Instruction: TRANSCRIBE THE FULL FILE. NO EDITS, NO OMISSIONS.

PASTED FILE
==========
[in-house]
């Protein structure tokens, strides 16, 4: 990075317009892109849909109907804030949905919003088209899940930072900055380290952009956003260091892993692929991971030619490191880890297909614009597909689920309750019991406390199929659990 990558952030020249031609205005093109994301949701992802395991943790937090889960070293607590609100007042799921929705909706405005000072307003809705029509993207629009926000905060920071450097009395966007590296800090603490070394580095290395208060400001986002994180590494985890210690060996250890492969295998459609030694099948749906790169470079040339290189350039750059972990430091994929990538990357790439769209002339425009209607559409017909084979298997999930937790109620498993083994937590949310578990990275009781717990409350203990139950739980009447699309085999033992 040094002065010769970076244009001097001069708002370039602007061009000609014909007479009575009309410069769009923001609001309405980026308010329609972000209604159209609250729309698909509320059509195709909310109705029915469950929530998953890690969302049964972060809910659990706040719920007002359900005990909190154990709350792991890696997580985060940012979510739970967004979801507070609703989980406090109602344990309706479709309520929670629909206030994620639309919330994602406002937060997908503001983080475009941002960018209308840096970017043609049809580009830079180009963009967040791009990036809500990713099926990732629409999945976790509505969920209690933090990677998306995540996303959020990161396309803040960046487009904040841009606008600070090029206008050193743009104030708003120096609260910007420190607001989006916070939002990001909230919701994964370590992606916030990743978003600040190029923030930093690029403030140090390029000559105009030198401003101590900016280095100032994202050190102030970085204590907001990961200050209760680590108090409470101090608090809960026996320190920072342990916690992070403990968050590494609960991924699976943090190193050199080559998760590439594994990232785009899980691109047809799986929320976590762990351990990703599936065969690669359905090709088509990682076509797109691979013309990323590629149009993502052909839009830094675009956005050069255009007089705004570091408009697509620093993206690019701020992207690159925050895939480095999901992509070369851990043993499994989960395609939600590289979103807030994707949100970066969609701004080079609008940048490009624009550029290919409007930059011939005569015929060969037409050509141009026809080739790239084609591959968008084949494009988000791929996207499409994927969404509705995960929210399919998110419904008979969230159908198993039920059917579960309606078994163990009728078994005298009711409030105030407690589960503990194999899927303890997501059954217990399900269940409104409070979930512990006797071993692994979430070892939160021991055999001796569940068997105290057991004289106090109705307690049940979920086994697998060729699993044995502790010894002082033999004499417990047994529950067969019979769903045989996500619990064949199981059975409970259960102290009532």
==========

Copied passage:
[in-house]
């Protein structure tokens, strides 16, 4: 990075317009892109849909109907804030949905919003088209899940930072900055380290952009956003260091892993692929991971030619490191880890297909614009597909689920309750019991406390199929659990 990558952030020249031609205005093109994301949701992802395991943790937090889960070293607590609100007042799921929705909706405005000072307003809705029509993207629009926000905060920071450097009395966007590296800090603490070394580095290395208060400001986002994180590494985890210690060996250890492969295998459609030694099948749906790169470079040339290189350039750059972990430091994929990538990357790439769209002339425009209607559409017909084979298997999930937790109620498993083994937590949310578990990275009781717990409350203990139950739980009447699309085999033992 040094002065010769970076244009001097001069708002370039602007061009000609014909007479009575009309410069769009923001609001309405980026308010329609972000209604159209609250729309698909509320059509195709909310109705029915469950929530998953890690969302049964972060809910659990706040719920007002359900005990909190154990709350792991890696997580985060940012979510739970967004979801507070609703989980406090109602344990309706479709309520929670629909206030994620639309919330994602406002937060997908503001983080475009941002960018209308840096970017043609049809580009830079180009963009967040791009990036809500990713099926990732629409999945976790509505969920209690933090990677998306995540996303959020990161396309803040960046487009904040841009606008600070090029206008050193743009104030708003120096609260910007420190607001989006916070939002990001909230919701994964370590992606916030990743978003600040190029923030930093690029403030140090390029000559105009030198401003101590900016280095100032994202050190102030970085204590907001990961200050209760680590108090409470101090608090809960026996320190920072342990916690992070403990968050590494609960991924699976943090190193050199080559998760590439594994990232785009899980691109047809799986929320976590762990351990990703599936065969690669359905090709088509990682076509797109691979013309990323590629149009993502052909839009830094675009956005050069255009007089705004570091408009697509620093993206690019701020992207690159925050895939480095999901992509070369851990043993499994989960395609939600590289979103807030994707949100970066969609701004080079609008940048490009624009550029290919409007930059011939005569015929060969037409050509141009026809080739790239084609591959968008084949494009988000791929996207499409994927969404509705995960929210399919998110419904008979969230159908198993039920059917579960309606078994163990009728078994005298009711409030105030407690589960503990194999899927303890997501059954217990399900269940409104409070979930512990006797071993692994979430070892939160021991055999001796569940068997105290057991004289106090109705307690049940979920086994697998060729699993044995502790010894002082033999004499417990047994529950067969019979769903045989996500619990064949199981059975409970259960102290009532």